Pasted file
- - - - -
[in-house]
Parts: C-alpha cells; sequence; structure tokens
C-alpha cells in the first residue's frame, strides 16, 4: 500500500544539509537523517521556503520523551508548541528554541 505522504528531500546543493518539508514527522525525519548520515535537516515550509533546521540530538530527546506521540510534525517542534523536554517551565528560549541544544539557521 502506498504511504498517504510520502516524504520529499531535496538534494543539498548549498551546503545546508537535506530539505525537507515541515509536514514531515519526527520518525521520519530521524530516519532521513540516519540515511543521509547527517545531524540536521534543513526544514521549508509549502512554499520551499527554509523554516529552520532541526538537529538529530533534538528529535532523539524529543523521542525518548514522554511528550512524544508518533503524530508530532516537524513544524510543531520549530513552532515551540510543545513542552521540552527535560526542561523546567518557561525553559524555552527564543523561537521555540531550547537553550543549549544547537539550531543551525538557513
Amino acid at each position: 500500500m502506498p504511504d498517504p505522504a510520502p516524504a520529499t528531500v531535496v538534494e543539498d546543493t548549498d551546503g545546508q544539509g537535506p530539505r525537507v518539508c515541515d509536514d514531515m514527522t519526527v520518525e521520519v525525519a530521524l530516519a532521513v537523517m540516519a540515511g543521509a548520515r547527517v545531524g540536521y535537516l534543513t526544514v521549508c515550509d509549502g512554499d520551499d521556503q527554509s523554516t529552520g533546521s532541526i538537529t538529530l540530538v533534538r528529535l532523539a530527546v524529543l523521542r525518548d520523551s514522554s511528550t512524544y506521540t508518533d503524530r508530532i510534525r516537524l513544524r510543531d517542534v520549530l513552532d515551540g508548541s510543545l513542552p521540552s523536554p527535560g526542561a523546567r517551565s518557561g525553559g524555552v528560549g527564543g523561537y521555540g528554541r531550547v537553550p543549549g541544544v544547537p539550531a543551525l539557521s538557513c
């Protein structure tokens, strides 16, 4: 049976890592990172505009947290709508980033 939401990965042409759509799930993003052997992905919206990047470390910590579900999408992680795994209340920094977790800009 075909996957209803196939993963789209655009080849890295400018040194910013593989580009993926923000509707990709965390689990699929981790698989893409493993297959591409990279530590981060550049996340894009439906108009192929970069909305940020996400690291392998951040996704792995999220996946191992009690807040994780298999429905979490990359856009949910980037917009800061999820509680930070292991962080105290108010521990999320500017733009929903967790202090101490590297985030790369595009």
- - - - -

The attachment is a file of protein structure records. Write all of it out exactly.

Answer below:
[in-house]
Parts: C-alpha cells; sequence; structure tokens
C-alpha cells in the first residue's frame, strides 16, 4: 500500500544539509537523517521556503520523551508548541528554541 505522504528531500546543493518539508514527522525525519548520515535537516515550509533546521540530538530527546506521540510534525517542534523536554517551565528560549541544544539557521 502506498504511504498517504510520502516524504520529499531535496538534494543539498548549498551546503545546508537535506530539505525537507515541515509536514514531515519526527520518525521520519530521524530516519532521513540516519540515511543521509547527517545531524540536521534543513526544514521549508509549502512554499520551499527554509523554516529552520532541526538537529538529530533534538528529535532523539524529543523521542525518548514522554511528550512524544508518533503524530508530532516537524513544524510543531520549530513552532515551540510543545513542552521540552527535560526542561523546567518557561525553559524555552527564543523561537521555540531550547537553550543549549544547537539550531543551525538557513
Amino acid at each position: 500500500m502506498p504511504d498517504p505522504a510520502p516524504a520529499t528531500v531535496v538534494e543539498d546543493t548549498d551546503g545546508q544539509g537535506p530539505r525537507v518539508c515541515d509536514d514531515m514527522t519526527v520518525e521520519v525525519a530521524l530516519a532521513v537523517m540516519a540515511g543521509a548520515r547527517v545531524g540536521y535537516l534543513t526544514v521549508c515550509d509549502g512554499d520551499d521556503q527554509s523554516t529552520g533546521s532541526i538537529t538529530l540530538v533534538r528529535l532523539a530527546v524529543l523521542r525518548d520523551s514522554s511528550t512524544y506521540t508518533d503524530r508530532i510534525r516537524l513544524r510543531d517542534v520549530l513552532d515551540g508548541s510543545l513542552p521540552s523536554p527535560g526542561a523546567r517551565s518557561g525553559g524555552v528560549g527564543g523561537y521555540g528554541r531550547v537553550p543549549g541544544v544547537p539550531a543551525l539557521s538557513c
């Protein structure tokens, strides 16, 4: 049976890592990172505009947290709508980033 939401990965042409759509799930993003052997992905919206990047470390910590579900999408992680795994209340920094977790800009 075909996957209803196939993963789209655009080849890295400018040194910013593989580009993926923000509707990709965390689990699929981790698989893409493993297959591409990279530590981060550049996340894009439906108009192929970069909305940020996400690291392998951040996704792995999220996946191992009690807040994780298999429905979490990359856009949910980037917009800061999820509680930070292991962080105290108010521990999320500017733009929903967790202090101490590297985030790369595009």